Journal Article

Selection of ULIRGs in infrared and submm surveys

M. Symeonidis, M. J. Page and N. Seymour

in Monthly Notices of the Royal Astronomical Society

Published on behalf of The Royal Astronomical Society

Volume 411, issue 2, pages 983-992
Published in print February 2011 | ISSN: 0035-8711
Published online February 2011 | e-ISSN: 1365-2966 | DOI: http://dx.doi.org/10.1111/j.1365-2966.2010.17735.x
Selection of ULIRGs in infrared and submm surveys

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We examine the selection characteristics of infrared and submm surveys with IRAS, Spitzer, BLAST, Herschel and SCUBA, and identify the range of dust temperatures these surveys are sensitive to, for galaxies in the ultraluminous IR galaxy (ULIRG) luminosity range [12 < log (LIR/L) < 13], between z= 0 and 4. We find that the extent of the redshift range over which surveys are unbiased is a function of the wavelength of selection, flux density limit and ULIRG luminosity. Short wavelength (λ≲ 200 μm) surveys with IRAS, Spitzer/MIPS and Herschel/PACS are sensitive to all spectral energy distribution (SED) types in a large temperature interval (17–87 K), over a substantial fraction of their accessible redshift range. On the other hand, long wavelength (λ≳ 200 μm) surveys with BLAST, Herschel/SPIRE and SCUBA are significantly more sensitive to cold ULIRGs, disfavouring warmer SEDs even at low redshifts. In order to evaluate observations in the context of survey selection effects, we examine the temperature distribution of four ULIRG samples from IRAS, Spitzer/MIPS, BLAST and SCUBA. We find that the lack of cold ULIRGs in the local (z≤ 0.1) Universe is not a consequence of the selection and that the range of ULIRG temperatures seen locally is only a subset of a much larger range which exists at high redshift. We demonstrate that the local luminosity–temperature (LT) relation, which indicates that more luminous sources are also hotter, is not applicable in the distant Universe when extrapolated to the ULIRG regime, because the scatter in observed temperatures is too large. Finally, we show that the difference between the ULIRG temperature distributions locally and at high redshift is not the result of galaxies becoming colder due to an LT relation which evolves as a function of redshift. Instead, they are consistent with a picture where the evolution of the infrared luminosity function is temperature dependent, i.e. cold galaxies evolve at a faster rate than their warm counterparts.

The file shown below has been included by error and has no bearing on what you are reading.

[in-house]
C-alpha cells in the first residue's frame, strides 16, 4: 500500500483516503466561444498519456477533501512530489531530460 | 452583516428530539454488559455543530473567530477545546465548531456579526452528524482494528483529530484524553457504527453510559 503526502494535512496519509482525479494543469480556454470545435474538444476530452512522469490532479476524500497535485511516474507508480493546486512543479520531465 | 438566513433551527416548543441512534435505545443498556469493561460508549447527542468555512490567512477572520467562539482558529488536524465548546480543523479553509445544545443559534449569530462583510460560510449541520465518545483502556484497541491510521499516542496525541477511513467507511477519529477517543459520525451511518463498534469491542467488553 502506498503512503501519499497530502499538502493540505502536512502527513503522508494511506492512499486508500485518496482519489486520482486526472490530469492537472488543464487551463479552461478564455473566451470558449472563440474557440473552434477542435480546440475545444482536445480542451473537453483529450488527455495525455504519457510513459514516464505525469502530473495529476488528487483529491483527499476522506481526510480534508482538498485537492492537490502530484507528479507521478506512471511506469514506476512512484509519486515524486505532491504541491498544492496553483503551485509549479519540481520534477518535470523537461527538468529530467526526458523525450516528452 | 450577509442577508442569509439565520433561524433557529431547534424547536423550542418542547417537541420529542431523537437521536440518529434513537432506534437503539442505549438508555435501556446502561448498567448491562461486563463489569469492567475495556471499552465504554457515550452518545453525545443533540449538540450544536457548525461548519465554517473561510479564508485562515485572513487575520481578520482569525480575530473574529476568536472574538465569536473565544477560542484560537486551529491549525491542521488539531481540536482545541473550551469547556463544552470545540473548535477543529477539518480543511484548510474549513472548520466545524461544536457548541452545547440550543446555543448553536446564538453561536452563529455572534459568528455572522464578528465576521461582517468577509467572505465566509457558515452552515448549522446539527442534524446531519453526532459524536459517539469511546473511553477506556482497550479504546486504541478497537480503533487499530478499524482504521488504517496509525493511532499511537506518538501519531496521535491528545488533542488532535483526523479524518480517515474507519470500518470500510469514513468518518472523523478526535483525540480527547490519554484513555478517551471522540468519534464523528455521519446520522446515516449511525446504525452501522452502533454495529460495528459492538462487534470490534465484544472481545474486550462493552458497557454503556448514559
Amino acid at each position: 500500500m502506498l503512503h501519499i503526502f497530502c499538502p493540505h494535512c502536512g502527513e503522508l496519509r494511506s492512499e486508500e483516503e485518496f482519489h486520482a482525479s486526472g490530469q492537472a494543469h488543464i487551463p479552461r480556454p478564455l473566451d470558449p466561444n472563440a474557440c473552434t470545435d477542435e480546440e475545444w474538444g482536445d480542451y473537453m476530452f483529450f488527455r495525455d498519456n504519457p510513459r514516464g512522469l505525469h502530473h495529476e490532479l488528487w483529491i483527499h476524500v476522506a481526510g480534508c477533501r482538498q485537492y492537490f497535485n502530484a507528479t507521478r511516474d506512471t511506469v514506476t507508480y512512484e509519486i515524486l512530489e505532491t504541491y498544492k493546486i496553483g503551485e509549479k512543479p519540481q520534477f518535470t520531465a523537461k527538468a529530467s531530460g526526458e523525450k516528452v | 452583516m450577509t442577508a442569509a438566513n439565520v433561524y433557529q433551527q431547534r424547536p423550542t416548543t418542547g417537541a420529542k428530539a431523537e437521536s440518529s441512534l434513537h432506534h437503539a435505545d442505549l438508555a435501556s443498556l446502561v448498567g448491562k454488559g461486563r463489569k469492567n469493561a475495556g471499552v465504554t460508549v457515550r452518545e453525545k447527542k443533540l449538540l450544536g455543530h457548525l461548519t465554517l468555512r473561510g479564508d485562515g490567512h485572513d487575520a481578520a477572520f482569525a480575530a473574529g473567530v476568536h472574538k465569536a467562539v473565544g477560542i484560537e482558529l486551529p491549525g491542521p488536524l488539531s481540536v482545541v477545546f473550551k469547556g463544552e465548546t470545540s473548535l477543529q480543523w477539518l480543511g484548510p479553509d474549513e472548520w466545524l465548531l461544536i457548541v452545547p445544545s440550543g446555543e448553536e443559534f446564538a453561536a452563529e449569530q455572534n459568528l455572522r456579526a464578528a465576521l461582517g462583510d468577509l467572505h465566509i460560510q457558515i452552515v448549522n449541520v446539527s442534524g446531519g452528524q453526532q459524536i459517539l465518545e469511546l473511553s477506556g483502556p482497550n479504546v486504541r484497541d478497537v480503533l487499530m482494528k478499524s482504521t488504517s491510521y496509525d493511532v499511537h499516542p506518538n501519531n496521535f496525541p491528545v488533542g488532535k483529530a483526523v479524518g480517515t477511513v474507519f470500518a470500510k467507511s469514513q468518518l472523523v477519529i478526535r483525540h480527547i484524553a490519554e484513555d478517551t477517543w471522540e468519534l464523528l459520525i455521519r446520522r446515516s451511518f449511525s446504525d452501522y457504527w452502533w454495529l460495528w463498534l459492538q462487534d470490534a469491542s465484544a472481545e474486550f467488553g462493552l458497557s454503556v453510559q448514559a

Keywords: galaxies: evolution; galaxies: high-redshift; galaxies: starburst; infrared: galaxies; submillimetre: galaxies

Journal Article.  7402 words.  Illustrated.

Subjects: Astronomy and Astrophysics

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